“There are two questions,” he went on. “First is, should the New York Times have published something with anonymity? And the answer is, they probably erred on the side of getting information out, and that's fine, that's a question of journalism. The question of patriotism is, the person who is willing to hide behind anonymity to suggest that the president that they serve, that they work for, the nation that they are trying to advance, is represented by somebody who is no longer fit for office.”

“You cannot orchestrate the president's behavior through anonymity and the New York Times,” Jolly said. “You do so … by going to Capitol Hill the branch that the founders suggested had oversight to control this type of behavior — and say, 'I want to testify, right now, about this president's failure to perform the very basic duties of his office.'”

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Kavanaugh Refuses to Say Whether He'd Uphold Protections for People with Pre-Existing Conditions

September 5, 2018 in Blogs

By Joan McCarter, Daily Kos

The nominee said he couldn't “give assurances on a hypothetical.”

While Brett Kavanaugh's Supreme Court confirmation hearing is continuing, a court in Texas is hearing arguments to a challenge to the Affordable Care Act's basic constitutionality, and specifically its protections for people with pre-existing conditions.

And yet when Sen. Sheldon Whitehouse (D-RI) asked Kavanaugh directly whether he would uphold the statute preventing insurance companies from denying coverage to people with pre-existing conditions, Kavanaugh wouldn't give a clear answer. “I can't give assurances on a specific hypothetical,” he told Whitehouse. Hypothetical, with this federal court challenge happening even as he spoke.

Kavanaugh has been slippery before on the ACA, avoiding making a decision on the constitutionality of the law in 2011 with a dodge. When the D.C. Circuit heard the challenge that ultimately went to the Supreme Court where it was upheld, the three-judge panel Kavanaugh sat on declared the law constitutional in a 2-1 decision. Kavanaugh kept his Republican bona fides intact by voting in dissent, but based his dissent on a technicality. He wouldn't say one way or the other whether he thought the law should be upheld, but instead said that the lawsuit should be dismissed for lack of standing until after a tax penalty at the heart of the challenge took effect.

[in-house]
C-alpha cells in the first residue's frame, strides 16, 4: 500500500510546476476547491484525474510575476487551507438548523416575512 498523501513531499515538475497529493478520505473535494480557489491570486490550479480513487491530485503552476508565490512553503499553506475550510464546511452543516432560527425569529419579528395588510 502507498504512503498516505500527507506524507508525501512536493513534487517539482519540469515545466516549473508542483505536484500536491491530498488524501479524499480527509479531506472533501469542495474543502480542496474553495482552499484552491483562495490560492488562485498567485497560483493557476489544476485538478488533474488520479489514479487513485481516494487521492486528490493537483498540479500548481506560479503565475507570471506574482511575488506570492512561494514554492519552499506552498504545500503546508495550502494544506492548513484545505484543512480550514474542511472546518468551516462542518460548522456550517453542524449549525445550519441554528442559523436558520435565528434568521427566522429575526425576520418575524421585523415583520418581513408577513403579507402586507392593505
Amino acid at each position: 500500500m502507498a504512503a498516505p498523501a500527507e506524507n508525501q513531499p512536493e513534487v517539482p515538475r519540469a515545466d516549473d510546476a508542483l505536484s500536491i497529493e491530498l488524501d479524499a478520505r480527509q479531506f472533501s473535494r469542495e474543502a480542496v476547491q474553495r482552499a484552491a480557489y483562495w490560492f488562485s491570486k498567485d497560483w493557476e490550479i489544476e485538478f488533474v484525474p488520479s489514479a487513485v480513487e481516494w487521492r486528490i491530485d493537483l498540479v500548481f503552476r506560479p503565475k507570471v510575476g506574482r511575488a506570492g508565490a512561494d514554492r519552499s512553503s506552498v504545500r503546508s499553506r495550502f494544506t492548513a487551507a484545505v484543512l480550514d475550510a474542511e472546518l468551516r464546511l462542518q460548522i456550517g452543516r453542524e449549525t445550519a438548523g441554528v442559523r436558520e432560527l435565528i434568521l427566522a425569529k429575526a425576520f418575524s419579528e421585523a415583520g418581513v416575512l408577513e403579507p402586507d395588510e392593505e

Well, now that tax penalty has been repealed, which is the basis of the current challenge to the law. That makes Kavanaugh's dodge in his hearing even more weasely.

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Trump Launches White House 'Witch Hunt' to Identify Aides Who Talked to Watergate Journalist Woodward

September 5, 2018 in Blogs

By Hunter, Daily Kos

The president is on a mission to find the person or people who betrayed him.

Well, we knew this was coming: Bob Woodward's new book featuring lots and lots of unflattering descriptions of Trump is resulting in yet another Trump meltdown.

And so the White House is now engaged in a new, ahem, search for witch-like creatures.

President Donald Trump, showing his outrage over Bob Woodward's explosive new book, is ordering a real witch hunt in the West Wing and throughout his administration, asking loyal aides to help determine who cooperated with the book.

As the President publicly fumes on Twitter, he's privately on a mission to determine who did — and didn't — talk to Woodward, CNN has learned.

According to CNN, Donald is “pleased” by the obviously bogus statements of denial offered up by Defense Secretary James Mattis and chief of staff John Kelly, because Donald is the most amazingly gullible person on the planet, but he is suspicious of anyone who hasn't been as quick to provide immediate statements promising they didn't tell Bob Woodward what they quite obviously told Bob Woodward.